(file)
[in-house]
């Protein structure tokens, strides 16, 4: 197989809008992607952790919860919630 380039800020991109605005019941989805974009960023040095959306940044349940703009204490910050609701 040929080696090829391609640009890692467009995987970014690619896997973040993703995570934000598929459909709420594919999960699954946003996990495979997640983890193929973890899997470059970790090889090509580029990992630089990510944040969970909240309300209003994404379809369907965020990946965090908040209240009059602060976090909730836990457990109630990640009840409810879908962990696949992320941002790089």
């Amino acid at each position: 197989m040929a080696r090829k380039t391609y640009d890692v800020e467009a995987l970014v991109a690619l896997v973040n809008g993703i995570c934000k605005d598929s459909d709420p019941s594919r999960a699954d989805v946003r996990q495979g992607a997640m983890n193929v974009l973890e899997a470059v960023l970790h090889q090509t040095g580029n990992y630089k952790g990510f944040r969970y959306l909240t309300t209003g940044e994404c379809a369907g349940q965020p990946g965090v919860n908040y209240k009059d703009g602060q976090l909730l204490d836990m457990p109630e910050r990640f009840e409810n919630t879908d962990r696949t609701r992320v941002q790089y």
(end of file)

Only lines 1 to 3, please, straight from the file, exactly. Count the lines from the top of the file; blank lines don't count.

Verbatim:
[in-house]
């Protein structure tokens, strides 16, 4: 197989809008992607952790919860919630 380039800020991109605005019941989805974009960023040095959306940044349940703009204490910050609701 040929080696090829391609640009890692467009995987970014690619896997973040993703995570934000598929459909709420594919999960699954946003996990495979997640983890193929973890899997470059970790090889090509580029990992630089990510944040969970909240309300209003994404379809369907965020990946965090908040209240009059602060976090909730836990457990109630990640009840409810879908962990696949992320941002790089």
């Amino acid at each position: 197989m040929a080696r090829k380039t391609y640009d890692v800020e467009a995987l970014v991109a690619l896997v973040n809008g993703i995570c934000k605005d598929s459909d709420p019941s594919r999960a699954d989805v946003r996990q495979g992607a997640m983890n193929v974009l973890e899997a470059v960023l970790h090889q090509t040095g580029n990992y630089k952790g990510f944040r969970y959306l909240t309300t209003g940044e994404c379809a369907g349940q965020p990946g965090v919860n908040y209240k009059d703009g602060q976090l909730l204490d836990m457990p109630e910050r990640f009840e409810n919630t879908d962990r696949t609701r992320v941002q790089y």